The Ottumwa Courier

AP National

February 13, 2014

Deaths, power outages in South; storm heads north

ATLANTA (AP) — Small armies of utility workers labored to turn the lights — and the heat — back on for hundreds of thousands of Southerners as a winter storm that left them without power threatened major cities further up the East Coast.

The Deep South remained a world of ice-laden trees and driveways early Thursday after several unusual days of sleet and snow brought by a powerful system that could bring more than a foot of snow to such metropolises as Philadelphia, Washington and Boston.

At least 12 deaths across the South have been blamed on the stormy weather and nearly 3,300 flights nationwide were canceled with another day of complicated air and road travel ahead Thursday, particularly in the Northeast.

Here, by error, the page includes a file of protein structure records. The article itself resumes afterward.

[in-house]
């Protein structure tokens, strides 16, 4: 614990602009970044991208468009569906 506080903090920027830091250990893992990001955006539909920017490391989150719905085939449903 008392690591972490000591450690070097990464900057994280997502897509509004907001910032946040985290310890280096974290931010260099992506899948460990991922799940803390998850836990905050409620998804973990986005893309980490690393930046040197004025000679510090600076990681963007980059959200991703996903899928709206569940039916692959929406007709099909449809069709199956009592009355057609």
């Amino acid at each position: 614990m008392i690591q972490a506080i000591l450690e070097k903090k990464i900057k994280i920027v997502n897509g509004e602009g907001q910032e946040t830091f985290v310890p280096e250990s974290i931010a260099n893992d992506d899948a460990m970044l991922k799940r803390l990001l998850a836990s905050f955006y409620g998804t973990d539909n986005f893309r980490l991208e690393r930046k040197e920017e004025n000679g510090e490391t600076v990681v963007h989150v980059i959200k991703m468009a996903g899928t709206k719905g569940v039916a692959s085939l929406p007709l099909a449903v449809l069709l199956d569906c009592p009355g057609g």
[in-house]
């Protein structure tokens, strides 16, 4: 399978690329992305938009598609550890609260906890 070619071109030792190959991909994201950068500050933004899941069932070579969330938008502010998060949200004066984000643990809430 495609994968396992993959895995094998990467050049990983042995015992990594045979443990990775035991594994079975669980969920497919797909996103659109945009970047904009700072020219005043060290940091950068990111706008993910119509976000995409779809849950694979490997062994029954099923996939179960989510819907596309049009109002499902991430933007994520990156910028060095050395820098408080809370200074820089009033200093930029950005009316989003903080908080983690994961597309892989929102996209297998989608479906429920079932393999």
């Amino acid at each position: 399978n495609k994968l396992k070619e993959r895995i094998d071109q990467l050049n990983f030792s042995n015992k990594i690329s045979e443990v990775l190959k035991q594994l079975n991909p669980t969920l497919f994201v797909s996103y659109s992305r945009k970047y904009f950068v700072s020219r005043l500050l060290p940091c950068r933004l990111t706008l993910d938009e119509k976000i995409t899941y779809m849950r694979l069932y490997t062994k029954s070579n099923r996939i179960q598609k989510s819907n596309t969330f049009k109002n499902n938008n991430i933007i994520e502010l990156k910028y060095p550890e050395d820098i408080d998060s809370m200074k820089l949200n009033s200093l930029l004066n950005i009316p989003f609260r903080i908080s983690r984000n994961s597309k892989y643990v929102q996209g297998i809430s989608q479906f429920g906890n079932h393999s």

Drivers in and around Raleigh, N.C., became snarled Wednesday in huge traffic jams and abandoned cars in scenes reminiscent of motorist woes in Atlanta during a storm two weeks earlier. In Atlanta, many streets were eerily quiet this storm, with drivers heeding dire warnings to stay off the roads. State troopers say they worked more than 200 crashes in Georgia. Snow was forecast to stop falling and temperatures to rise in most of the state by late morning, but ice remained a concern, with refreezing possible overnight and into Friday.

For some on slick, snow-covered interstates in North Carolina, commutes that should take minutes lasted hours after many got on the highways just as soon as snow and sleet began at midday.

And in South Carolina, more accustomed to occasional hurricanes, some could only relate the damage from ice-snapped tree limbs to that of bygone Hurricane Hugo. Even normally balmy Myrtle Beach, where millions of visitors cavort each summer, cars were coated in thick ice that also frosted palm trees and kiddie rides by the shore.

"I hate driving on this," grumbled South Carolina resident Mindy Taylor, 43, on her way for rock salt, kitty litter or anything else to melt the ice. "Hopefully it'll warm up by the weekend and it will all melt. I'm ready for Spring."

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